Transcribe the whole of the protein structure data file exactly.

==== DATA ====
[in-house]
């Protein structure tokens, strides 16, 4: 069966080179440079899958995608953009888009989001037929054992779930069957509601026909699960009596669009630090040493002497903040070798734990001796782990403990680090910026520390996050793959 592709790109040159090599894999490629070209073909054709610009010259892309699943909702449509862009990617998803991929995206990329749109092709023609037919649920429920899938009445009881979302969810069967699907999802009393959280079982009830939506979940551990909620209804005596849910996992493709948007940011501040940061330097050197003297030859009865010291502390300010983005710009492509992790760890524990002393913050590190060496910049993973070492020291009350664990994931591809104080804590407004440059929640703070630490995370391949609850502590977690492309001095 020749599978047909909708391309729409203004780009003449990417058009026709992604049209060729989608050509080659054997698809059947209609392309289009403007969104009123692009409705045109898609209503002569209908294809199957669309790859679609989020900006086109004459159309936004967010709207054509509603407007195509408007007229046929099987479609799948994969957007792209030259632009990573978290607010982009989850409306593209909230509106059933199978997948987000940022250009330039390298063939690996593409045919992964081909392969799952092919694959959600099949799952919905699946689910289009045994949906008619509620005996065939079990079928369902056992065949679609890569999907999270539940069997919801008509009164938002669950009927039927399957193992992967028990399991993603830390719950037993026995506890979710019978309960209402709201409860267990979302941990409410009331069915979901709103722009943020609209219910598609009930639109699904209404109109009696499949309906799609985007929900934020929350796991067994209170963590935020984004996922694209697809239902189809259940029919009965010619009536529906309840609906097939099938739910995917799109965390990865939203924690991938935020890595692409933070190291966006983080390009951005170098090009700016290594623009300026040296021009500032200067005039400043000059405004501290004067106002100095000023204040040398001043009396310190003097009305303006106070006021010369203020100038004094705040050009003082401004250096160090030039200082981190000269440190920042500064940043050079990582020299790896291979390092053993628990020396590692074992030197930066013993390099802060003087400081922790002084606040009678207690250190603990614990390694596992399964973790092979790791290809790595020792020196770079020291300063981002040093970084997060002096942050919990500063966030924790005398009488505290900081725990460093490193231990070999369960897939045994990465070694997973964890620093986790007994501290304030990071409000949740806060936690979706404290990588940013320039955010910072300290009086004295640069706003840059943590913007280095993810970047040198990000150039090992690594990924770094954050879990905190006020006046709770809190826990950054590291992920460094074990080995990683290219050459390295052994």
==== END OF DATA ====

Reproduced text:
[in-house]
């Protein structure tokens, strides 16, 4: 069966080179440079899958995608953009888009989001037929054992779930069957509601026909699960009596669009630090040493002497903040070798734990001796782990403990680090910026520390996050793959 592709790109040159090599894999490629070209073909054709610009010259892309699943909702449509862009990617998803991929995206990329749109092709023609037919649920429920899938009445009881979302969810069967699907999802009393959280079982009830939506979940551990909620209804005596849910996992493709948007940011501040940061330097050197003297030859009865010291502390300010983005710009492509992790760890524990002393913050590190060496910049993973070492020291009350664990994931591809104080804590407004440059929640703070630490995370391949609850502590977690492309001095 020749599978047909909708391309729409203004780009003449990417058009026709992604049209060729989608050509080659054997698809059947209609392309289009403007969104009123692009409705045109898609209503002569209908294809199957669309790859679609989020900006086109004459159309936004967010709207054509509603407007195509408007007229046929099987479609799948994969957007792209030259632009990573978290607010982009989850409306593209909230509106059933199978997948987000940022250009330039390298063939690996593409045919992964081909392969799952092919694959959600099949799952919905699946689910289009045994949906008619509620005996065939079990079928369902056992065949679609890569999907999270539940069997919801008509009164938002669950009927039927399957193992992967028990399991993603830390719950037993026995506890979710019978309960209402709201409860267990979302941990409410009331069915979901709103722009943020609209219910598609009930639109699904209404109109009696499949309906799609985007929900934020929350796991067994209170963590935020984004996922694209697809239902189809259940029919009965010619009536529906309840609906097939099938739910995917799109965390990865939203924690991938935020890595692409933070190291966006983080390009951005170098090009700016290594623009300026040296021009500032200067005039400043000059405004501290004067106002100095000023204040040398001043009396310190003097009305303006106070006021010369203020100038004094705040050009003082401004250096160090030039200082981190000269440190920042500064940043050079990582020299790896291979390092053993628990020396590692074992030197930066013993390099802060003087400081922790002084606040009678207690250190603990614990390694596992399964973790092979790791290809790595020792020196770079020291300063981002040093970084997060002096942050919990500063966030924790005398009488505290900081725990460093490193231990070999369960897939045994990465070694997973964890620093986790007994501290304030990071409000949740806060936690979706404290990588940013320039955010910072300290009086004295640069706003840059943590913007280095993810970047040198990000150039090992690594990924770094954050879990905190006020006046709770809190826990950054590291992920460094074990080995990683290219050459390295052994």